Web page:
Puerto Rico is an idyllic Caribbean paradise that’s fallen on extremely hard times. A decade-long super-recession has devastated this American territory, and it doesn’t seem to be getting better. The future is grim on the isle of enchantment, as the local government is currently dealing with an eye-popping 72 billion dollars in debt. Considering only California and New York have more debt, there’s little doubt Puerto Rico is on an inevitable collision course that ends with a massive default. The governor has already declared that is it mathematically impossible to repay their debt.
In the wake of an endless crisis, the solution for many Puerto Ricans has been to vote with their feet. As American citizens, Puerto Ricans are entitled to live anywhere in the United States, and they have been exercising that right for generations. Today, Puerto Rico’s crazy bad economy has ignited a new wave of migration, and they’re headed for Central Florida, one of the most coveted battlegrounds in presidential politics. An increasingly popular destination for these migrants are the Orlando and Tampa metro areas, which are often labeled swing areas of a swing state. As Puerto Ricans flee an island that’s coming apart at the seams, they’re inadvertently tilting this critical swing area toward the Democratic party.
In the modern world, it’s difficult to detach business from politics, and Puerto Rico is a prime example of the direct link between economic outcomes and decisions made by our elected lawmakers. While government mismanagement on the island certainty contributed to the crisis, Puerto Rico’s elixir of economic doom was brewed in the halls of the United States Congress with well-intentioned tax breaks.
Puerto Rico enjoyed tax breaks that brought widespread prosperity to the island, but when those completely expired in 2006, the economy fell into a recession and people started bolting for the mainland. In the face of a declining economy and a shrinking population, the territory’s government financed the ever-growing deficit with debt fueled by another congressional tax break. Investing in Puerto Rico’s debt, because of its “triple tax-free status,” was attractive to investors. This gave the government a convenient way to kick the can down the road, and not address severe fiscal problems. Today, the era of spending like drunken sailors has come to grinding halt. It’s been forced to hike taxes to raise revenue, which is freaking out big businesses like Wal-Mart.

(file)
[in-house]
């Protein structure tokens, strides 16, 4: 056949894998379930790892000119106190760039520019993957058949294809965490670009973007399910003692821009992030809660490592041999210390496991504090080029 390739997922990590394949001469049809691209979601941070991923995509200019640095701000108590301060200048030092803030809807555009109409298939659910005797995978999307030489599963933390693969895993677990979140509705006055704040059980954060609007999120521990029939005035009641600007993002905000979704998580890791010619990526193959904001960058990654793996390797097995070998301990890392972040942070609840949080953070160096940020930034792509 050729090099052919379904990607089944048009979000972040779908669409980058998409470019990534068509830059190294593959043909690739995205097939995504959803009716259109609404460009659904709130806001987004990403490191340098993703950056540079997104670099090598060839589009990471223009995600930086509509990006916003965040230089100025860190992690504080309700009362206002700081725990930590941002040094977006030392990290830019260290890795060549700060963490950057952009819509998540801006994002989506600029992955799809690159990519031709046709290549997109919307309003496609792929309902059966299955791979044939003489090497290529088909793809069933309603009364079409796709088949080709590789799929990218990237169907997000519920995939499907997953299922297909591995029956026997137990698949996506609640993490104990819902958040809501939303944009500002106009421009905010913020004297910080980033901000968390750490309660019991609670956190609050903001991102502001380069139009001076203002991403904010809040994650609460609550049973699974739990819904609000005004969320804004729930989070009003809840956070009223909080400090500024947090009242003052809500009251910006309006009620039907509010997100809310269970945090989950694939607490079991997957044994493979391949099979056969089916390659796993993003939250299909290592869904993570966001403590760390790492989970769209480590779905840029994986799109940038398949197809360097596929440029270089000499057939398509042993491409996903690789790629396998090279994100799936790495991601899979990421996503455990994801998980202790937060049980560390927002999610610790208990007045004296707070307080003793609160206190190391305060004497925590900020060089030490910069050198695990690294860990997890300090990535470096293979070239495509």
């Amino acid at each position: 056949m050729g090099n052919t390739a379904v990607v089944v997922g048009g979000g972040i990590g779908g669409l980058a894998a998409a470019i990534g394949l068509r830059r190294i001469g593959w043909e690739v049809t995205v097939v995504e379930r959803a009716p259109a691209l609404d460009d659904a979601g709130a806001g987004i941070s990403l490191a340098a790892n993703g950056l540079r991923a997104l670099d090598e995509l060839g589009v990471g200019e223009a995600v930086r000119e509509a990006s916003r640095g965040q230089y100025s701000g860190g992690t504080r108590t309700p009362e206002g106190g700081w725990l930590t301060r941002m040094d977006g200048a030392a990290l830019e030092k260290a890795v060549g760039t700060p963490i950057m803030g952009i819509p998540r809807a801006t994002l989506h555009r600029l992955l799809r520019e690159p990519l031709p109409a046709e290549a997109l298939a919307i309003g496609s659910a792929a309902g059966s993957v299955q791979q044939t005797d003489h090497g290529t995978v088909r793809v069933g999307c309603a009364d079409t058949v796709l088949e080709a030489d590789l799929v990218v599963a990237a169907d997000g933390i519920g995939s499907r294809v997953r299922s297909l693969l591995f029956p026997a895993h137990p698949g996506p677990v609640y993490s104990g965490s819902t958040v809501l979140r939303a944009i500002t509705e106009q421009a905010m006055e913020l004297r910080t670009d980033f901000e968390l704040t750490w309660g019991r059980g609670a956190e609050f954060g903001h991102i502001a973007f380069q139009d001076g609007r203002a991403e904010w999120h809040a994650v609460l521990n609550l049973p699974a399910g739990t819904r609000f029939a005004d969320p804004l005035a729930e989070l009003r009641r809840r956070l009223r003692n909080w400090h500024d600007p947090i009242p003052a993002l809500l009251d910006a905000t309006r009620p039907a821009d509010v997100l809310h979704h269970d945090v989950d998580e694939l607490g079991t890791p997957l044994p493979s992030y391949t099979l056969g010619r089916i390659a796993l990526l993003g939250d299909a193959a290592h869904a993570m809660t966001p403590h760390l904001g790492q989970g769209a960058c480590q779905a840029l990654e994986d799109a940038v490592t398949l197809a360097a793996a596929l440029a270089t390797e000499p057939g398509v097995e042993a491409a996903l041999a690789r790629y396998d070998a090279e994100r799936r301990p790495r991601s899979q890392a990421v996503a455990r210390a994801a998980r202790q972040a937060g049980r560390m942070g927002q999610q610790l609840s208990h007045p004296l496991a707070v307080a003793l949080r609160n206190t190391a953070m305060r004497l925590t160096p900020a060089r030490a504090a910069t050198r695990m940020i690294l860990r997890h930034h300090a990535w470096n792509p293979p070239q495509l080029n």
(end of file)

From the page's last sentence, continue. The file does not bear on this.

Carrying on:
As Puerto Rico teeters on default, the government is pleading with Congress to help them address their mountain of debt. While the Obama Administration and many Democrats have called for action, our Republican-controlled Congress has yet to pass any legislation to deal with the crisis. Meanwhile, Puerto Rico’s government is actively pursuing legal avenues that have made their way up to the Supreme Court, the see if it’s possible to restructure their debt.
Realistically, some sort of bailout, restructuring or bankruptcy is almost certain for the ailing island. As Puerto Rico’s death-spiral rolls on, more and more Puerto Ricans will leave for brighter prospects in the United States, only further skewing demographics in favor of the Democratic Party in what is perhaps the most important swing area in American politics. While Congressional Republicans are now floating proposals to help facilitate some sort of financial help, it would be prudent for them to act fast. If they don’t find a solution, they’ll be shooting their 2016 Presidential nominee in the foot, as Puerto Rican migration continues to paint Central Florida bright Democratic blue.
Image: Puerto Rico governor Alejandro García Padilla.
David is the Editor of Bold. He's especially passionate about millennial economic empowerment. A former local news reporter, David is originally from the Little Havana area in Miami, and later became a pioneer resident of the Disney-inspired town of Celebration, Florida. David holds a Master’s in Public Policy from the Harvard Kennedy School.